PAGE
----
By Cam Rayner
Cam Rayner writes for aflplayers.com.au on his new experience from the other side of the whistle.
As challenging as waking up early the morning after a game can be, it was well worth the early rise to umpire local footy games across the Brisbane community as part of Community Round with AFL Queensland.
The discussions started between Brisbane and AFLQ as a way for us to give back to grassroots football and support future generations of AFL and AFLW players.
It also presented a great opportunity for us as players to understand the challenges umpires face when adjudicating games.
As much as the early wake up wasn’t ideal and you’re a bit rusty from a physical game the night before, arriving to the five communities around Brisbane – Morningside AFC, Sandgate AFC, Mt Gravatt AFC, Wests Juniors AFC and Victoria Point AFC – and seeing the joy on the young kids faces makes it all worth it.
If I think back to when I was a young kid playing junior footy, I would’ve been starstruck if my team was given the opportunity to have someone I looked up to umpire our game.
For me, as a 19-year-old, to be able to have that influence on young children was really eye-opening. It’s often something I can forget or take for granted but it also made the experience so much more enjoyable.
Alex Witherden (field umpire), Stefan Martin (boundary), Lewis Taylor (boundary), Sam Skinner (boundary), Jack Payne (goals) and Jacob Allison (goals) were umpiring the game with me in Sandgate.
You can only imagine how entertaining it was watching the big guys run along the boundary with a smaller player in Lewy!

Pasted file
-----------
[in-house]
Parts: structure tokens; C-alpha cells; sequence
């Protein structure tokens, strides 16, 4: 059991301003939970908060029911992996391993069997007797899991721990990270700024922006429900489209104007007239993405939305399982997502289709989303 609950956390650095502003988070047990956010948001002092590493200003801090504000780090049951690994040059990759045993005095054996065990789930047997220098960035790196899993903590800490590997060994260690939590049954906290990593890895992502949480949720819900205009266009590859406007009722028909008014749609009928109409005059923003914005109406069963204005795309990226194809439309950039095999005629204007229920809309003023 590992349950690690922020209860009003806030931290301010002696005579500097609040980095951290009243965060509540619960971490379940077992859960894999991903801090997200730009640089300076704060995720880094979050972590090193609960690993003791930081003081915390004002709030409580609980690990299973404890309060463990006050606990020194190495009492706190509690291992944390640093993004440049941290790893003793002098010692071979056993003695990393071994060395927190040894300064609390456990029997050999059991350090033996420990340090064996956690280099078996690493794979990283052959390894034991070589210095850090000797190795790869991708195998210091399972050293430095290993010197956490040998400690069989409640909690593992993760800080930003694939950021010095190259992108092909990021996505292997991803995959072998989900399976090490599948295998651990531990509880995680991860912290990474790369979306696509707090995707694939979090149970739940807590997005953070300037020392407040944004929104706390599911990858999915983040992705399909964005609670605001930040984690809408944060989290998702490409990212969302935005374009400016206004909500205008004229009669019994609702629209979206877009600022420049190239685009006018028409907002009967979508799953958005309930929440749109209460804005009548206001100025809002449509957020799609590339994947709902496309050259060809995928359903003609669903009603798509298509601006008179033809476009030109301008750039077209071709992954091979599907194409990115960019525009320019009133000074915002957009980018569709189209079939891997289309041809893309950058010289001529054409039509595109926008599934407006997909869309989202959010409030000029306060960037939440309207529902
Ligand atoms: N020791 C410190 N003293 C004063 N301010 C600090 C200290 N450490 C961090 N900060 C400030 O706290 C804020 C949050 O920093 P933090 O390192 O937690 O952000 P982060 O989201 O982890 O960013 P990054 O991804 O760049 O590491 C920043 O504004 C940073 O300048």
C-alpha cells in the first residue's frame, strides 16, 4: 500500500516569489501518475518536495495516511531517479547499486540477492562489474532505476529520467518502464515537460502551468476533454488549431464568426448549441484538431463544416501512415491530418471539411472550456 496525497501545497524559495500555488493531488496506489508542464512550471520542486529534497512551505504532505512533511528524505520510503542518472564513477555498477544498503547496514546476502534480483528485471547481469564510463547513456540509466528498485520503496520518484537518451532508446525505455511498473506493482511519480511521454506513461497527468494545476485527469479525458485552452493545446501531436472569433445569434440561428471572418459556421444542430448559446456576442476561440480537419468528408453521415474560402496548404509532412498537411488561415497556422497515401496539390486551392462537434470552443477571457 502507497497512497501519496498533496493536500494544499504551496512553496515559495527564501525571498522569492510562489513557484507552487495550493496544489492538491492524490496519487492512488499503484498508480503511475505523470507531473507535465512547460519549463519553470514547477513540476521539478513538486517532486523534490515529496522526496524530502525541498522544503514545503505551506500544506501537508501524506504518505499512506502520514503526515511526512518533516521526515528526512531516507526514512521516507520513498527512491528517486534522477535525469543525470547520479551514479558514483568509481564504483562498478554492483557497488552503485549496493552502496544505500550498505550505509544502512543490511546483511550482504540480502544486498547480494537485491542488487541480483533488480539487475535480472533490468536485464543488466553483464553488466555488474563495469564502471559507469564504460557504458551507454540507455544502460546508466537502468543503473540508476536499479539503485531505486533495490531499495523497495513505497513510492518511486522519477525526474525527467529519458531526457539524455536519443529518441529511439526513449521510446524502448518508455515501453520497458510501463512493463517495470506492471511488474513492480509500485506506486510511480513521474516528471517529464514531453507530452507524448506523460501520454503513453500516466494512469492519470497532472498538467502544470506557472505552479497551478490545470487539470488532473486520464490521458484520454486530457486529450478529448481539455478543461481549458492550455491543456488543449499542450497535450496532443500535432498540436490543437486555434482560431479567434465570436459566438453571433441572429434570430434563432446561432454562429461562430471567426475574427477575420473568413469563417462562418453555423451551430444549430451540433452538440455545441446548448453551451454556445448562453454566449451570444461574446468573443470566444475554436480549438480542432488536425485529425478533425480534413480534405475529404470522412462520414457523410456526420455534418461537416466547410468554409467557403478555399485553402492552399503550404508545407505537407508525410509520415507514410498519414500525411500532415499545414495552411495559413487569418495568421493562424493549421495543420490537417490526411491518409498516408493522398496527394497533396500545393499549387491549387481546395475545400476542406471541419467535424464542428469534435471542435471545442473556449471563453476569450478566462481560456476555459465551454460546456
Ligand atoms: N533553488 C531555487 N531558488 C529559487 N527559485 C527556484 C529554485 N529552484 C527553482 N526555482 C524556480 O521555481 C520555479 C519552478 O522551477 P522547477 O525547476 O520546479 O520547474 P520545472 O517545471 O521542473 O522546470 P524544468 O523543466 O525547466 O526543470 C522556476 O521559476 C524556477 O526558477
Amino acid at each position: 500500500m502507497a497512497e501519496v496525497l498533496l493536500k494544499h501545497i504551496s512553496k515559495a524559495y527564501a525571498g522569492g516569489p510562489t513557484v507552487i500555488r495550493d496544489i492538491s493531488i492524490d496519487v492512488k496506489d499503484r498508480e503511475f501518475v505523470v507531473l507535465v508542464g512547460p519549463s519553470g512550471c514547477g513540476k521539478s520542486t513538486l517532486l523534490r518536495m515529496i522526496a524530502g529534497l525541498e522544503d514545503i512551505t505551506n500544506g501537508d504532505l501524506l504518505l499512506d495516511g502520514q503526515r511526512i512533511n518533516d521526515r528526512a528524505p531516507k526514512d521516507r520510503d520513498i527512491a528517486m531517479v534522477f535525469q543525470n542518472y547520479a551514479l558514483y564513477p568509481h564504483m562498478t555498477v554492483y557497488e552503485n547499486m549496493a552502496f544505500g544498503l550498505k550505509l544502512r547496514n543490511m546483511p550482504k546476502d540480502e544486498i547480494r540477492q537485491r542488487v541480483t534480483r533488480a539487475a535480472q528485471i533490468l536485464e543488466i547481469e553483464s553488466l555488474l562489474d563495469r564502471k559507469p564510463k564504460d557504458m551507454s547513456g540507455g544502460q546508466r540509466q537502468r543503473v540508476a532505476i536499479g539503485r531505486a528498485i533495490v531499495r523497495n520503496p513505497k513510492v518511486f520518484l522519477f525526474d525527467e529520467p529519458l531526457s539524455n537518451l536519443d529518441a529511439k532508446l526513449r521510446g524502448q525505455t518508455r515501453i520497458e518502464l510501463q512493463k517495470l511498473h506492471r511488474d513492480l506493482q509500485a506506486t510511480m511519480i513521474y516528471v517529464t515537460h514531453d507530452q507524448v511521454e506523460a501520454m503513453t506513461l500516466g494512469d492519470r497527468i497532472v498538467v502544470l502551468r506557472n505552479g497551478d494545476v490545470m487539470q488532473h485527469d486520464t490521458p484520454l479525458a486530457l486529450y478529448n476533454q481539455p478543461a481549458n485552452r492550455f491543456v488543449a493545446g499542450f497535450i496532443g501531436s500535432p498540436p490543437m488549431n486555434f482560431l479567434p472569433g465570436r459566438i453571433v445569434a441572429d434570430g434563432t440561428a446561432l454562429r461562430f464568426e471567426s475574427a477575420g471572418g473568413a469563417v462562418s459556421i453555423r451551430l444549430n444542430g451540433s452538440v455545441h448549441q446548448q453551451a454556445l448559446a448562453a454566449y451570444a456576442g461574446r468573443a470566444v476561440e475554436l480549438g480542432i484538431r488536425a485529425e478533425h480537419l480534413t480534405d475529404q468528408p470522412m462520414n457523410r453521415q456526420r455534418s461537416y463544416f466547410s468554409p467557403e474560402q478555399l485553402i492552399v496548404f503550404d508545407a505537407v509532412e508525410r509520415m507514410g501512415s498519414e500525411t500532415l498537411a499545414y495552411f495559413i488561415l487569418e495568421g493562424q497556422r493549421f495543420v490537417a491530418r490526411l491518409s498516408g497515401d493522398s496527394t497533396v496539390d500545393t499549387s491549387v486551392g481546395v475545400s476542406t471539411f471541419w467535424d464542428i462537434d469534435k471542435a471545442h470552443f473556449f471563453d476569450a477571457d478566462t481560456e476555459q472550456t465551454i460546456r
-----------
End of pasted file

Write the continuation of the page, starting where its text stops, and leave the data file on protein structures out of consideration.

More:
Umpiring with ‘Witho’ was also an experience!
Being out there as housemates made it more entertaining, but I was also feeling the pressure.
It was interesting to see how challenging it is to umpire a game and have to make tough calls in the moment despite the fact it was only an under-12s side!
I can’t imagine how some AFL umpires cope when they’ve got the pressure of fully grown men running around, the pace of the game and fans eagerly watching.
Before the bounce we were told to let the game flow a bit, but both Witho and I were caught out for a few questionable decisions.
I called ‘holding the ball’ too early and the young kid let me know about it.
The other was when Witho paid a mark despite the ball being touched off the boot – the crowd let him know they were disappointed straight away.
As a junior, I had a little bit of experience with boundary umpiring but it’s never the same as when you’re in control of the game.
Sharing an experience like this with my teammates gave us an insight into the challenges associated with being an umpire and also changed our perceptions.
When there are stages of the game where the pressure is on, as a player you might say things in the heat of the moment, but now being on the other side you understand the pressure that umpires face too.
Even though it was only under-12s, you still understand the impact that you can have with every decision you make having the ability to change the course of the game.
Before the match started, I was fortunate enough to have a chat with AFL umpire Matt Stevic.
He’d stayed around after our game the night before and it was a great chance to chat with him about his life away from football.
Too often we are so focused on the game that we don’t get the opportunity to engage. Having those conversations really helps us understand that they’re just normal people like us.
Going forward, having had this experience, I think it will help my teammates and I to better understand the work umpires do.
It’s incredibly important to respect their decisions and they deserve to be valued for the work they do in our game – without them, we wouldn’t be able to play.